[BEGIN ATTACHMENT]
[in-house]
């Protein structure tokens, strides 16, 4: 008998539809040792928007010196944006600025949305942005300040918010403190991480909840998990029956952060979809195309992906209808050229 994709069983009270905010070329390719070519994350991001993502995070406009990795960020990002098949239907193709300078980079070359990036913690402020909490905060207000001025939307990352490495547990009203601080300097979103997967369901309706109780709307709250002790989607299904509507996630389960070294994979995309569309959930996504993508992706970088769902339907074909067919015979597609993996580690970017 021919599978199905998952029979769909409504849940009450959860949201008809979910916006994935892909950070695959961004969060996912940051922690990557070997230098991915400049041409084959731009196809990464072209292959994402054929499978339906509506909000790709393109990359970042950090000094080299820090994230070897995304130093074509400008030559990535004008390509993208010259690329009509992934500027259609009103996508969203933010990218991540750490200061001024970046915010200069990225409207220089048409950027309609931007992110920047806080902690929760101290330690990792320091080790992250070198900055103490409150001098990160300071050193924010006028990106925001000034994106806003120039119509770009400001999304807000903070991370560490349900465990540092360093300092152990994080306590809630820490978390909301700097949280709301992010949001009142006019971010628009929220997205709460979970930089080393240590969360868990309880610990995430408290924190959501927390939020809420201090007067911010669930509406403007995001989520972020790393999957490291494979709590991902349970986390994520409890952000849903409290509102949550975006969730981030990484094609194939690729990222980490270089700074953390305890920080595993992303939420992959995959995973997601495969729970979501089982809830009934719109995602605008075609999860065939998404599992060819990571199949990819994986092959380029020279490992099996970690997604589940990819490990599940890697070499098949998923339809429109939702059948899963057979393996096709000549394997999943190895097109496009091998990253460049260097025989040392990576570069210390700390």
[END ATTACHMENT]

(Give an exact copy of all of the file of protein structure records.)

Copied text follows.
[in-house]
């Protein structure tokens, strides 16, 4: 008998539809040792928007010196944006600025949305942005300040918010403190991480909840998990029956952060979809195309992906209808050229 994709069983009270905010070329390719070519994350991001993502995070406009990795960020990002098949239907193709300078980079070359990036913690402020909490905060207000001025939307990352490495547990009203601080300097979103997967369901309706109780709307709250002790989607299904509507996630389960070294994979995309569309959930996504993508992706970088769902339907074909067919015979597609993996580690970017 021919599978199905998952029979769909409504849940009450959860949201008809979910916006994935892909950070695959961004969060996912940051922690990557070997230098991915400049041409084959731009196809990464072209292959994402054929499978339906509506909000790709393109990359970042950090000094080299820090994230070897995304130093074509400008030559990535004008390509993208010259690329009509992934500027259609009103996508969203933010990218991540750490200061001024970046915010200069990225409207220089048409950027309609931007992110920047806080902690929760101290330690990792320091080790992250070198900055103490409150001098990160300071050193924010006028990106925001000034994106806003120039119509770009400001999304807000903070991370560490349900465990540092360093300092152990994080306590809630820490978390909301700097949280709301992010949001009142006019971010628009929220997205709460979970930089080393240590969360868990309880610990995430408290924190959501927390939020809420201090007067911010669930509406403007995001989520972020790393999957490291494979709590991902349970986390994520409890952000849903409290509102949550975006969730981030990484094609194939690729990222980490270089700074953390305890920080595993992303939420992959995959995973997601495969729970979501089982809830009934719109995602605008075609999860065939998404599992060819990571199949990819994986092959380029020279490992099996970690997604589940990819490990599940890697070499098949998923339809429109939702059948899963057979393996096709000549394997999943190895097109496009091998990253460049260097025989040392990576570069210390700390």